And the LAT’s Showtracker blog offers this:

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Actors Petition SAG to Not Make Them Look Like Greedy Dirt Bags

sag2222.jpgSome top actors are pleading with the Screen Actors Guild to not call for a vote on a strike next month.

From NYT:

In a petition, more than 130 well-known actors – including George Clooney, Tom Hanks, Alec Baldwin and Sally Field – urged guild leaders to halt the strike authorization vote.

“We support our union and we support the issues we’re fighting for, but we do not believe in all good conscience that now is the time to be putting people out of work,” the petition stated.

Seriously, what other union is threatening to strike right now? Serious? We’re in the middle of an economic meltdown. In the middle. Not even done. Still melting as we speak. And SAG doesn’t feel like they’re getting a fair deal?!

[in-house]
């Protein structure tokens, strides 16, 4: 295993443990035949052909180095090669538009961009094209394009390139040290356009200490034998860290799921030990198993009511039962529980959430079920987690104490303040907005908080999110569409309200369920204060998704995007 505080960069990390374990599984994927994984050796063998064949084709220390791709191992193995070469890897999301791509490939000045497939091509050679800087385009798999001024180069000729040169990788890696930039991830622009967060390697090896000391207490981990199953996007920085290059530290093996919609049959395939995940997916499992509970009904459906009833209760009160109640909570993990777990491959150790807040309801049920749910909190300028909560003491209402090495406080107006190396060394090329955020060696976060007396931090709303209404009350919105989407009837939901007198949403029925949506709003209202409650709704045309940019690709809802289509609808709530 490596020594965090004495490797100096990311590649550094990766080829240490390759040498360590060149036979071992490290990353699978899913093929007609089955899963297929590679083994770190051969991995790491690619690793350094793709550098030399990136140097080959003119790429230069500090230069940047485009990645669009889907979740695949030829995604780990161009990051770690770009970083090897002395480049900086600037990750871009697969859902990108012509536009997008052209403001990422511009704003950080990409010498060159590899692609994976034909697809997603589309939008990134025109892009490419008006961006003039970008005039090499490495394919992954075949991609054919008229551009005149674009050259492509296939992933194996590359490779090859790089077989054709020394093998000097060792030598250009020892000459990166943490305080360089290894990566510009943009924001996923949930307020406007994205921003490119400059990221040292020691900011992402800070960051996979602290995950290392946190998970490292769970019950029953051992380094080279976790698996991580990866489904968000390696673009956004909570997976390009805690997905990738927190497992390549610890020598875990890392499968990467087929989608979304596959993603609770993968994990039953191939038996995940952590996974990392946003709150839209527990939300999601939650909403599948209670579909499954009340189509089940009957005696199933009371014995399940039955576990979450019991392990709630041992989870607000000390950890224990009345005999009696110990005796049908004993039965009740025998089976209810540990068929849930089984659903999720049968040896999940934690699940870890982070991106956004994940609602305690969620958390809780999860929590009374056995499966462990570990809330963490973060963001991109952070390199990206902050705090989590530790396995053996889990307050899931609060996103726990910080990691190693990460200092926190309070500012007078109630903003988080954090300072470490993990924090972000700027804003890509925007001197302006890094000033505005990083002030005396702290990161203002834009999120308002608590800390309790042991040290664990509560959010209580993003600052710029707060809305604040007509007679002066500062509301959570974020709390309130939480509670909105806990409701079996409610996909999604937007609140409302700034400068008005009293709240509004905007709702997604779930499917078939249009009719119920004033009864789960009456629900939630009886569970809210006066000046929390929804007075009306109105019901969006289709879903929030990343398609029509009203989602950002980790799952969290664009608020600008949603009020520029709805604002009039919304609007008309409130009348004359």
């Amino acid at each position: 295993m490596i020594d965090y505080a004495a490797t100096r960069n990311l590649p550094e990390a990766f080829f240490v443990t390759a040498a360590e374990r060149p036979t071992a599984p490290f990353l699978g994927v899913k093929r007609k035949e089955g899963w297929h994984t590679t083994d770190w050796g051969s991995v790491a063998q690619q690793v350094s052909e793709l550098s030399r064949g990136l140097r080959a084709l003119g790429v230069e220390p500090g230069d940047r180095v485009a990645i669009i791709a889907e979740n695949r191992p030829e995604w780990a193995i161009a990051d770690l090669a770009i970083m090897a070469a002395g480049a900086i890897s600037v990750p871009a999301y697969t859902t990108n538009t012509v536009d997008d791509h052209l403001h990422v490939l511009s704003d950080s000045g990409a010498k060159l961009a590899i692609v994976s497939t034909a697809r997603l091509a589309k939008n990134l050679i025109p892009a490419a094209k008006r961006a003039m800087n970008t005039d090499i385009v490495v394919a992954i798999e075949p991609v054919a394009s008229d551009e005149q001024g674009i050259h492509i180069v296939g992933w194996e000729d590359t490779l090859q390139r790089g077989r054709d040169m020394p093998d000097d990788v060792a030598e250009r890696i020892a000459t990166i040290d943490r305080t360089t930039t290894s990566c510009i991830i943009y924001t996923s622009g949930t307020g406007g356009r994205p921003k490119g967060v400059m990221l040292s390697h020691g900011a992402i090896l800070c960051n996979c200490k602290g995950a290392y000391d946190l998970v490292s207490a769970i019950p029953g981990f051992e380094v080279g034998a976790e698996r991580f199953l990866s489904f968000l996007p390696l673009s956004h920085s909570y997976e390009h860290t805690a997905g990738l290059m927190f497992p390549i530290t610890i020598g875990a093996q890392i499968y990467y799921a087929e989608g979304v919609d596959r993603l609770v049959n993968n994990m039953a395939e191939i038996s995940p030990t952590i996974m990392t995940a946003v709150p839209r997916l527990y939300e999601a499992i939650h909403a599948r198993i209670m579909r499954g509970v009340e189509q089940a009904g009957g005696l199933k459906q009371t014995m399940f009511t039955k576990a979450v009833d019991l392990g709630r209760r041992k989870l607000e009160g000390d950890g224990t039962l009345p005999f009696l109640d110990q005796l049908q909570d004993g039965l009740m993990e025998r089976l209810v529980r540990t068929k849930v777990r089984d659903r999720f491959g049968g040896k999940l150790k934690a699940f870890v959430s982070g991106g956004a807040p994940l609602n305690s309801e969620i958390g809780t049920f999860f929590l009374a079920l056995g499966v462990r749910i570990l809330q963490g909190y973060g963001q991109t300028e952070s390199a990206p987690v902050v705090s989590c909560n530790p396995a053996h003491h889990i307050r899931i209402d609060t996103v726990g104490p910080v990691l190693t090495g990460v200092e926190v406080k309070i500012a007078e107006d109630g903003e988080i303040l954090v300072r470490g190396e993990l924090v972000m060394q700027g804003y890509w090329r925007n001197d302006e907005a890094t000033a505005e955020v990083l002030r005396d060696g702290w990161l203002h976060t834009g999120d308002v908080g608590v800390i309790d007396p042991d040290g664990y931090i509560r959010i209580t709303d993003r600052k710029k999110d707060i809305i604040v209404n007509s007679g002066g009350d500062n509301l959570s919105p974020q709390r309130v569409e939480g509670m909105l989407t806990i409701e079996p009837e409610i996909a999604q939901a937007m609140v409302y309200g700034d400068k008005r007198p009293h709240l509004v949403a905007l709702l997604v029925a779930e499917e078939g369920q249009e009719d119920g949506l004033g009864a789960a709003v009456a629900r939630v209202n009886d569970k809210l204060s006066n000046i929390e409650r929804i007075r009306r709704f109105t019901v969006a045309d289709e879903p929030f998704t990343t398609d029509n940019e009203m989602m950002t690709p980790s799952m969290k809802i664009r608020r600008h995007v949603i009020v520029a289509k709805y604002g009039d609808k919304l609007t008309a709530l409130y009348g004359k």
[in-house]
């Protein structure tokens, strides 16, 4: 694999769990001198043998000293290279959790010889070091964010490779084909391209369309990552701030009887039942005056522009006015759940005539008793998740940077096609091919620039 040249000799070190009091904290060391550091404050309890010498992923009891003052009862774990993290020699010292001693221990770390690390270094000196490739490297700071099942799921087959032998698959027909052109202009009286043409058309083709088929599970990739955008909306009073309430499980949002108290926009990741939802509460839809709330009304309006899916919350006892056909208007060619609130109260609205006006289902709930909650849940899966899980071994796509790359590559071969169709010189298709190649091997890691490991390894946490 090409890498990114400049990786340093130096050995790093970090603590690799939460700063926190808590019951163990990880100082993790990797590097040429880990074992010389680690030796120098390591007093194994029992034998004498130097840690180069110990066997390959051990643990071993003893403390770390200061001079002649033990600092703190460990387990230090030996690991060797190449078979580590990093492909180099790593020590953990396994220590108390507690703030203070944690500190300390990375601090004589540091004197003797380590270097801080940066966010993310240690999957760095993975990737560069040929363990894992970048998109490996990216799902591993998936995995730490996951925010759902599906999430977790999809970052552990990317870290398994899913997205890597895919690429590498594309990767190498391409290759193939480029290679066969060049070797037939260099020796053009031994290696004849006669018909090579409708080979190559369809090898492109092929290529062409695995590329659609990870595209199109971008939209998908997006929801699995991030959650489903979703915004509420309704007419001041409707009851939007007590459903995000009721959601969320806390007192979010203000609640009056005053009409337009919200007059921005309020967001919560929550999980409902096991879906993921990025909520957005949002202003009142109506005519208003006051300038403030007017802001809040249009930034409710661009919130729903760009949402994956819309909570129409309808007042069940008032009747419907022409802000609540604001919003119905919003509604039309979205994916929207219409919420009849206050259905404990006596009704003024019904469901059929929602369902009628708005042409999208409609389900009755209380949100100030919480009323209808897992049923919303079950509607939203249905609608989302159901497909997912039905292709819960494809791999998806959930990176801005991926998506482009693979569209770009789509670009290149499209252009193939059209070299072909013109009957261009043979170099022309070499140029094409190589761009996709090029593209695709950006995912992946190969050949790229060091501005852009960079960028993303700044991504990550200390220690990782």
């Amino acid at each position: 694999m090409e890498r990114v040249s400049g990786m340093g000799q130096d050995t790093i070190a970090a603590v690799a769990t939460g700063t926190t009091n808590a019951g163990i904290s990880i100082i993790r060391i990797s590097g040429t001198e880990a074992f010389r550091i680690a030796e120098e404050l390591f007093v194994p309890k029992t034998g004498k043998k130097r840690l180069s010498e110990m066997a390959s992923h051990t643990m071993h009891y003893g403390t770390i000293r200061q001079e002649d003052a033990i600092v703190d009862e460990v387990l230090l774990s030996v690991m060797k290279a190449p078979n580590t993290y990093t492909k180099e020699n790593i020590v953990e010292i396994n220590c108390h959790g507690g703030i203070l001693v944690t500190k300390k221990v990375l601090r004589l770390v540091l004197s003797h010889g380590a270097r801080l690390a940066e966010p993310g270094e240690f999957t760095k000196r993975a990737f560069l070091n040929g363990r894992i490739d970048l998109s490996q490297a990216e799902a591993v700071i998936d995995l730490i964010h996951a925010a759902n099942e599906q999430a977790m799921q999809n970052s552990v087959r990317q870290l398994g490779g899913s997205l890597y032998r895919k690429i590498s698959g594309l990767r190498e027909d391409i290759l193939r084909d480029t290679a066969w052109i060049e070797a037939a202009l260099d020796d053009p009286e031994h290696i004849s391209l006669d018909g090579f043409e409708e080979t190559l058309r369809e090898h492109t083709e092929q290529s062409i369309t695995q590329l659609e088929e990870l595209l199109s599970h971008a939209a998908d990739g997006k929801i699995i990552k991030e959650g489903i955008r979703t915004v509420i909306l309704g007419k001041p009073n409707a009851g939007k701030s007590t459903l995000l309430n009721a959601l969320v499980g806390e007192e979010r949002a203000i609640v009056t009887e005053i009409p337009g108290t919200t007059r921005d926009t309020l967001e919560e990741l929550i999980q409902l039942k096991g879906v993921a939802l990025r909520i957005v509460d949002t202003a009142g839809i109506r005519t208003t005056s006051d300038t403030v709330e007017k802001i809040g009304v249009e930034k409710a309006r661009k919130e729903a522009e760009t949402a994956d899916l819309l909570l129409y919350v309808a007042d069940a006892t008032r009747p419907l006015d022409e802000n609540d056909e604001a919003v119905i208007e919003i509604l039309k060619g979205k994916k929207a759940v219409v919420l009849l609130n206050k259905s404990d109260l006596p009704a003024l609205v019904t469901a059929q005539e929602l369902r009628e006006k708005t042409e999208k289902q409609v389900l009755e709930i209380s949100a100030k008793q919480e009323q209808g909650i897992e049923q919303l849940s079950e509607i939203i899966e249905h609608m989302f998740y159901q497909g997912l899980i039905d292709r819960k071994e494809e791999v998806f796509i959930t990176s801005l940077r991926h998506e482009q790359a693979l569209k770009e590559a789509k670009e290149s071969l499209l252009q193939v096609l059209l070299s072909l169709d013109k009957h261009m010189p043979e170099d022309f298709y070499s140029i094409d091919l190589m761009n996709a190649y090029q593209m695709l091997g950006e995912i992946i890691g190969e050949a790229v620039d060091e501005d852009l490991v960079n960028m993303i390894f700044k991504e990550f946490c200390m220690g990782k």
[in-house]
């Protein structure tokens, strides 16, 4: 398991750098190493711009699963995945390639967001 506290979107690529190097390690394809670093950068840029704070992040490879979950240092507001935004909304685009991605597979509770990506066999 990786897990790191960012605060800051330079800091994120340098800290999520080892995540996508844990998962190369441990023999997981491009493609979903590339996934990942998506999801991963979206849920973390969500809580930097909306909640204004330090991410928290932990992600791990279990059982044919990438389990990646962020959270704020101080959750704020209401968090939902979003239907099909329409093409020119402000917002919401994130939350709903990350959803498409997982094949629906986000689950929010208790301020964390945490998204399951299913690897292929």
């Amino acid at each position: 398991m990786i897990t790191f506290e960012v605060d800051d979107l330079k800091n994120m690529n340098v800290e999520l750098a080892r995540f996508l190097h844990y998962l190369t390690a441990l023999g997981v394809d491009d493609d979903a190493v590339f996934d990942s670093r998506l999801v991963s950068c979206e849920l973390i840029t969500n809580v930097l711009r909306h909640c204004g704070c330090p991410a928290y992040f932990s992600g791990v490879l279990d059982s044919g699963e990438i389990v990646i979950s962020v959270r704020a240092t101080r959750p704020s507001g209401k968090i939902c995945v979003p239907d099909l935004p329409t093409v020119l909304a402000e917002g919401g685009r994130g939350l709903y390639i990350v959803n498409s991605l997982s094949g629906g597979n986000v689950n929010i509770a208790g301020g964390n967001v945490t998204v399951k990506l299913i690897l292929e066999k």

Bed-wetters.

Nikki Finke has all the details (as usual) on DHD.

Online Petition Urges SAG to Make a Deal

SAG_logo.pngThey’ve gotten over twelve thousand signatures so far on their online petition:

To: AMPTP & SAG:
To the Alliance of Motion Picture and Television Producers and the Screen Actors Guild, we ask that you please reach a deal as quickly as possible. We are individuals on all sides, from actors to producers, to crew members, to the audience itself who merely want to continue to enjoy entertainment as we struggle ourselves to survive. We have no agenda, we merely want what’s best for everybody. Your actions have thus far been in concern over what’s best for you as individual unions and organizations. It’s time to consider the countless others being affected by your negligence and disregard for the last several months.